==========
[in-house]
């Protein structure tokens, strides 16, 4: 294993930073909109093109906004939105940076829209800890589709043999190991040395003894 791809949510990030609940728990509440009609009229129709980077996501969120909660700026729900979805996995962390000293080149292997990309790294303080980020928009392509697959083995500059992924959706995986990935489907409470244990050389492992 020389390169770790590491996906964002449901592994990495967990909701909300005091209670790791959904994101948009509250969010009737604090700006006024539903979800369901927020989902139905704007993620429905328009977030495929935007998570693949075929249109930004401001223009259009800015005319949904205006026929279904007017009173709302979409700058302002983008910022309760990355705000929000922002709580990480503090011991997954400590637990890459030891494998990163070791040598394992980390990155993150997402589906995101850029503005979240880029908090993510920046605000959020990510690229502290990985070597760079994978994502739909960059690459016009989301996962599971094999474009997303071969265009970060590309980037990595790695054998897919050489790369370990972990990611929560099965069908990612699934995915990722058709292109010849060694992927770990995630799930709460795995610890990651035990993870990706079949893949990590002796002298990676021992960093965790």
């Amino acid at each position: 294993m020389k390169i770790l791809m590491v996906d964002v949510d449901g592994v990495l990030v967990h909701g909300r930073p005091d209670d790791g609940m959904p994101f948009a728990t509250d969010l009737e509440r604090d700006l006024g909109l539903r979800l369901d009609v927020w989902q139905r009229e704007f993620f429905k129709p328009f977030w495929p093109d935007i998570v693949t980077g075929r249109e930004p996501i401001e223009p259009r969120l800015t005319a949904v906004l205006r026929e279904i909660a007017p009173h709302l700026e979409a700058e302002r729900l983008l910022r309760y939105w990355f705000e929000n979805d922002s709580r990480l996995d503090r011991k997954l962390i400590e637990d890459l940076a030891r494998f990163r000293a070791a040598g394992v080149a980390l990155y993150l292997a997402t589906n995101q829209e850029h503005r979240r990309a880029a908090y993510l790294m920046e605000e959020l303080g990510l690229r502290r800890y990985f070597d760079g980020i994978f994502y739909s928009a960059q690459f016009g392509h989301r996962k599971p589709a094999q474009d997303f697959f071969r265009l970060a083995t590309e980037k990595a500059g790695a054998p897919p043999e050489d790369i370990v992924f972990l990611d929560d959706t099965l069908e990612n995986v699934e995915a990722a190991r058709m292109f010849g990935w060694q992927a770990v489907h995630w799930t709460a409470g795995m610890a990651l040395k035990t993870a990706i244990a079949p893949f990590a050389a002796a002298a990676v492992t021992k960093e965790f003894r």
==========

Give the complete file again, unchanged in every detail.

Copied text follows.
[in-house]
């Protein structure tokens, strides 16, 4: 294993930073909109093109906004939105940076829209800890589709043999190991040395003894 791809949510990030609940728990509440009609009229129709980077996501969120909660700026729900979805996995962390000293080149292997990309790294303080980020928009392509697959083995500059992924959706995986990935489907409470244990050389492992 020389390169770790590491996906964002449901592994990495967990909701909300005091209670790791959904994101948009509250969010009737604090700006006024539903979800369901927020989902139905704007993620429905328009977030495929935007998570693949075929249109930004401001223009259009800015005319949904205006026929279904007017009173709302979409700058302002983008910022309760990355705000929000922002709580990480503090011991997954400590637990890459030891494998990163070791040598394992980390990155993150997402589906995101850029503005979240880029908090993510920046605000959020990510690229502290990985070597760079994978994502739909960059690459016009989301996962599971094999474009997303071969265009970060590309980037990595790695054998897919050489790369370990972990990611929560099965069908990612699934995915990722058709292109010849060694992927770990995630799930709460795995610890990651035990993870990706079949893949990590002796002298990676021992960093965790």
């Amino acid at each position: 294993m020389k390169i770790l791809m590491v996906d964002v949510d449901g592994v990495l990030v967990h909701g909300r930073p005091d209670d790791g609940m959904p994101f948009a728990t509250d969010l009737e509440r604090d700006l006024g909109l539903r979800l369901d009609v927020w989902q139905r009229e704007f993620f429905k129709p328009f977030w495929p093109d935007i998570v693949t980077g075929r249109e930004p996501i401001e223009p259009r969120l800015t005319a949904v906004l205006r026929e279904i909660a007017p009173h709302l700026e979409a700058e302002r729900l983008l910022r309760y939105w990355f705000e929000n979805d922002s709580r990480l996995d503090r011991k997954l962390i400590e637990d890459l940076a030891r494998f990163r000293a070791a040598g394992v080149a980390l990155y993150l292997a997402t589906n995101q829209e850029h503005r979240r990309a880029a908090y993510l790294m920046e605000e959020l303080g990510l690229r502290r800890y990985f070597d760079g980020i994978f994502y739909s928009a960059q690459f016009g392509h989301r996962k599971p589709a094999q474009d997303f697959f071969r265009l970060a083995t590309e980037k990595a500059g790695a054998p897919p043999e050489d790369i370990v992924f972990l990611d929560d959706t099965l069908e990612n995986v699934e995915a990722a190991r058709m292109f010849g990935w060694q992927a770990v489907h995630w799930t709460a409470g795995m610890a990651l040395k035990t993870a990706i244990a079949p893949f990590a050389a002796a002298a990676v492992t021992k960093e965790f003894r």